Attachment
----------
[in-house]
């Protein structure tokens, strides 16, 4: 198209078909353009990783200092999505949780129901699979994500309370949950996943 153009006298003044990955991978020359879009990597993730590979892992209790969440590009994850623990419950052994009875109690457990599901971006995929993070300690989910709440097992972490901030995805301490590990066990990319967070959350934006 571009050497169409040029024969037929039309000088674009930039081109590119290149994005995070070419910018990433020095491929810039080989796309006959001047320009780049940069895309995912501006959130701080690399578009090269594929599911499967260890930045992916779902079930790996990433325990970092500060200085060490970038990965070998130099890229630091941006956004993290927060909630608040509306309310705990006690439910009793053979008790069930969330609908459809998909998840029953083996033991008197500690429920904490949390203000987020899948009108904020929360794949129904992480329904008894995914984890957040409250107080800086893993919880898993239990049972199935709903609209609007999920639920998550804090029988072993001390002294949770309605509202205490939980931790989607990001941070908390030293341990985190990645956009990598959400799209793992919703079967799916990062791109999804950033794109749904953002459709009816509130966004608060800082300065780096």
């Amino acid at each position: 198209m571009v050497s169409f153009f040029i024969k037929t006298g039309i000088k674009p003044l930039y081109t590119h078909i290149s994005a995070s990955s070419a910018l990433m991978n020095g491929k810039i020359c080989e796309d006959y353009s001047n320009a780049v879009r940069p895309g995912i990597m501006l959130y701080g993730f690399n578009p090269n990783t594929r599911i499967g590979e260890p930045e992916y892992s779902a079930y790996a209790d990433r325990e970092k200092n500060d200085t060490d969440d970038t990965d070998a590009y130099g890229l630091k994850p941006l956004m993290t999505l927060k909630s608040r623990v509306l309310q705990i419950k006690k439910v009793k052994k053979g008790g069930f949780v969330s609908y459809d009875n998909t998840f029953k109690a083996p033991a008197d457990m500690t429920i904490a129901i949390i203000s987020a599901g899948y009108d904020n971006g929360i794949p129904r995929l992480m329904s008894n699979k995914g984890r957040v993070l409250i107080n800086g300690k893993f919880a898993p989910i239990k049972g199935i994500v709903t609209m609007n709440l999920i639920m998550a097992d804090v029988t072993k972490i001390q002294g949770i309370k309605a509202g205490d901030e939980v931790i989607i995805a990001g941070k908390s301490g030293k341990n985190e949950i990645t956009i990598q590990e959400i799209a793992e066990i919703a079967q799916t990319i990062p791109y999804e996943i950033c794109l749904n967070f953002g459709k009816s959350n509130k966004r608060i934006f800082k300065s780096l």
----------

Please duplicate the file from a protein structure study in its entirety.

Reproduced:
[in-house]
């Protein structure tokens, strides 16, 4: 198209078909353009990783200092999505949780129901699979994500309370949950996943 153009006298003044990955991978020359879009990597993730590979892992209790969440590009994850623990419950052994009875109690457990599901971006995929993070300690989910709440097992972490901030995805301490590990066990990319967070959350934006 571009050497169409040029024969037929039309000088674009930039081109590119290149994005995070070419910018990433020095491929810039080989796309006959001047320009780049940069895309995912501006959130701080690399578009090269594929599911499967260890930045992916779902079930790996990433325990970092500060200085060490970038990965070998130099890229630091941006956004993290927060909630608040509306309310705990006690439910009793053979008790069930969330609908459809998909998840029953083996033991008197500690429920904490949390203000987020899948009108904020929360794949129904992480329904008894995914984890957040409250107080800086893993919880898993239990049972199935709903609209609007999920639920998550804090029988072993001390002294949770309605509202205490939980931790989607990001941070908390030293341990985190990645956009990598959400799209793992919703079967799916990062791109999804950033794109749904953002459709009816509130966004608060800082300065780096």
């Amino acid at each position: 198209m571009v050497s169409f153009f040029i024969k037929t006298g039309i000088k674009p003044l930039y081109t590119h078909i290149s994005a995070s990955s070419a910018l990433m991978n020095g491929k810039i020359c080989e796309d006959y353009s001047n320009a780049v879009r940069p895309g995912i990597m501006l959130y701080g993730f690399n578009p090269n990783t594929r599911i499967g590979e260890p930045e992916y892992s779902a079930y790996a209790d990433r325990e970092k200092n500060d200085t060490d969440d970038t990965d070998a590009y130099g890229l630091k994850p941006l956004m993290t999505l927060k909630s608040r623990v509306l309310q705990i419950k006690k439910v009793k052994k053979g008790g069930f949780v969330s609908y459809d009875n998909t998840f029953k109690a083996p033991a008197d457990m500690t429920i904490a129901i949390i203000s987020a599901g899948y009108d904020n971006g929360i794949p129904r995929l992480m329904s008894n699979k995914g984890r957040v993070l409250i107080n800086g300690k893993f919880a898993p989910i239990k049972g199935i994500v709903t609209m609007n709440l999920i639920m998550a097992d804090v029988t072993k972490i001390q002294g949770i309370k309605a509202g205490d901030e939980v931790i989607i995805a990001g941070k908390s301490g030293k341990n985190e949950i990645t956009i990598q590990e959400i799209a793992e066990i919703a079967q799916t990319i990062p791109y999804e996943i950033c794109l749904n967070f953002g459709k009816s959350n509130k966004r608060i934006f800082k300065s780096l």